Disadvantages of Market Analysis as Compared with Security Analysis: Security analysis is also an art, and it, too, will not yield satisfactory results unless the analyst has ability as well as knowledge. The security analyst has several advantages over the market analyst:

  1. In security analysis the prime stress is laid upon protection against untoward events. We obtain this protection by insisting upon margins of safety. The underlying idea is that even if the security turns out to be less attractive than it appeared, the commitment might still prove a satisfactory one. In market analysis there are no margins of safety, you are either right or wrong, and, if you are wrong, you lose money.
  2. Less trading involving less transaction costs.
  3. Market analysis is essentially a battle of wits. Security analysis seeks to buy from someone who has not made an equally painstaking analysis of its value. Securities analyst examines a far larger list of securities than does the market analyst. He selects the exceptional cases in which the market price falls far short of intrinsic value.

Market analysis seems easier than security analysis, and its rewards may be realized much more quickly. For these very reasons, it is likely to prove more disappointing in the long run. There are no dependable ways of making money easily and quickly, either in Wall Street or anywhere else.

A good part of the analysis and advice supplied rests upon the near term business prospects of the company considered. It is assumed that, if the outlook favors increased earnings, the issue should be bought in the expectations of a higher price when the larger profits are actually reported. In this reasoning, security analysis and market analysis are made to coincide. The market prospect is thought to be identical with the business prospect.

Graham expresses skepticism about the ability of analyst to forecast the market behavior of individual issues over the near term future. More satisfactory results are to be obtained in the following

  1. The selection of standard senior issues that meet exacting tests of safety.
  2. The discovery of senior issues that merit an investment rating but that also have opportunities of an appreciable enhancement in value.
  3. The discovery of common stocks, or speculative senior issues, that appear to be selling at far less than their intrinsic value.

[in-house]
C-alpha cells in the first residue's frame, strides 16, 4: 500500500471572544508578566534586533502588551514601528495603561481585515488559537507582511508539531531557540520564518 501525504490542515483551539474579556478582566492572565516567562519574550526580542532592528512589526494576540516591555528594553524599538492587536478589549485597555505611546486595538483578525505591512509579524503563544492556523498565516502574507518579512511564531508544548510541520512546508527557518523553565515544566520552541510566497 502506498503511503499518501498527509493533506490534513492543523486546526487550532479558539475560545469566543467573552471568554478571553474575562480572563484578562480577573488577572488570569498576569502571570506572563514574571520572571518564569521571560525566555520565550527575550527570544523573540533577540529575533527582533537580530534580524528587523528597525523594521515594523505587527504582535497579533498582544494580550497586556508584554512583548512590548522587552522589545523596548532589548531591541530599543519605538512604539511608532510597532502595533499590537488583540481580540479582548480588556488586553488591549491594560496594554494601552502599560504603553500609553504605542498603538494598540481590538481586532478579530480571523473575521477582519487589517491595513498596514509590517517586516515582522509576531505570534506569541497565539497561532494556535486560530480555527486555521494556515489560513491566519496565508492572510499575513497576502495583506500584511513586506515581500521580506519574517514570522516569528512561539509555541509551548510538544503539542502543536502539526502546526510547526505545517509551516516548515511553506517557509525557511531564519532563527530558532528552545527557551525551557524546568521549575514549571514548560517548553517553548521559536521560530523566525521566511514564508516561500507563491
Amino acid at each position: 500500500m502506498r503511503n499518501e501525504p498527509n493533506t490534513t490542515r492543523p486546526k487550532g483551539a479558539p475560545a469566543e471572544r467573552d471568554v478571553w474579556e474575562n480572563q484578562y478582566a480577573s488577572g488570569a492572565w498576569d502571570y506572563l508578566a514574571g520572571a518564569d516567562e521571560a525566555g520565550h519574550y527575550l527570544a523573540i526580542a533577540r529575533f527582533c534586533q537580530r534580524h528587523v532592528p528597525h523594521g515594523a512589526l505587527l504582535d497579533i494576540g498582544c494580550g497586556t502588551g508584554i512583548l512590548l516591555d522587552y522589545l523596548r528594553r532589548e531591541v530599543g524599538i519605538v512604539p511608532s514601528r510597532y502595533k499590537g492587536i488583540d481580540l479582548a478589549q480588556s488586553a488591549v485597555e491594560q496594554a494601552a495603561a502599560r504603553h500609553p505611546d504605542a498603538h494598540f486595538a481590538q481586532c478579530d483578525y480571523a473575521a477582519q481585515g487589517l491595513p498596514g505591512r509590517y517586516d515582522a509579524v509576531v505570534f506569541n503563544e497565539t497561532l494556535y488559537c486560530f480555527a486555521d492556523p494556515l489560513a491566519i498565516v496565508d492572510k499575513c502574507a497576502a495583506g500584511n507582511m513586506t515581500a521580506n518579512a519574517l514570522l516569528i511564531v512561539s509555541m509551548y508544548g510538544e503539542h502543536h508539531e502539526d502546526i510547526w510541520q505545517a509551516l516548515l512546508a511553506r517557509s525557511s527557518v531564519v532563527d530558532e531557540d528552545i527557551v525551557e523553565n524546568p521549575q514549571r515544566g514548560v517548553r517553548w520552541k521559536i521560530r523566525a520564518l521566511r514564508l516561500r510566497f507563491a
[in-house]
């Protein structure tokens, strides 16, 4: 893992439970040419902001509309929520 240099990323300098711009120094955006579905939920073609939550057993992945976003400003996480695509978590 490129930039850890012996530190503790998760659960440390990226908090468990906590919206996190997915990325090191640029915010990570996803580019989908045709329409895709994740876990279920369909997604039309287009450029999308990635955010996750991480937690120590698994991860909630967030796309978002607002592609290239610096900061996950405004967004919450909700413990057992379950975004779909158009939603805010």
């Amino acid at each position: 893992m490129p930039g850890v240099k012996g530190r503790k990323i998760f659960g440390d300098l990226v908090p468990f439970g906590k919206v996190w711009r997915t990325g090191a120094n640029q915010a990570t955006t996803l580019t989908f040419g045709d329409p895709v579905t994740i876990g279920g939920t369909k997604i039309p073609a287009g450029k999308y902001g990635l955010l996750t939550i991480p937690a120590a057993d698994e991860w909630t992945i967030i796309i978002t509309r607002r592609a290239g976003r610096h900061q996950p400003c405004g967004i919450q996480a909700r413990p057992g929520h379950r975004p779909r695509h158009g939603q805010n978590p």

4. The determination of definite price discrepancies existing between related securities, which situations may justify making exchanges or initiating hedging or arbitrage operations.

Investment Policy for the Small Investor

  1. Investment for Income: The only sensible investment for safety and accumulated income, under current conditions, is in US Savings bonds.
  2. Investment for Profit: Four approaches
    1. Purchase of representative common stocks when the market level is clearly low as judged by objective, long term standards. This policy requires patience and courage and is by no means free from the possibility of grave miscalculation. Over long period it will show good results.
    2. Purchase of individual issues with special growth possibilities when these can be obtained at reasonable prices in relation to actual accomplishment. Where growth is generally expected, the price is rarely reasonable.
    3. Purchase of well secured privileged senior issues. A combination of really adequate security with a promising conversion or similar right is a rare but by no means unknown phenomenon. A policy of care selection in this field should bring good results, provided the investor has the patience and persistence needed to find his opportunities.
    4. Purchase of securities selling well below intrinsic value. Intrinsic value takes into account not only past earnings and liquid asset values but also future earning power, conservatively estimated – in other words, qualitative as well as quantitative elements. These may be found in bonds, preferred stocks and common stocks.
  3. Speculation: The investor is privileged to step out of his role and become a speculator. He is also privileged to regret his action afterwards.
    1. Buying stock in new and virtually new ventures. Graham condemns this unhesitatingly and with emphasis.
    2. Trading the market. It is fortunate for Wall Street that a small minority of people can trade successfully and that many others think they can. Graham thinks that, regardless of preparation and method, success in trading is either accidental and impermanent or else due to highly uncommon talent. Hence the vast majority of stock traders are inevitably doomed to failure. He does not expect this conclusion to have much effect on the public.
    3. Purchase of growth stocks at generous prices. He considers this approach to be inherently dangerous  but the changes of individual success are much brighter here than in the other forms of speculation and this is a better field for the exercise of foresight, judgment and moderation.

<< Previous Chapter           TOC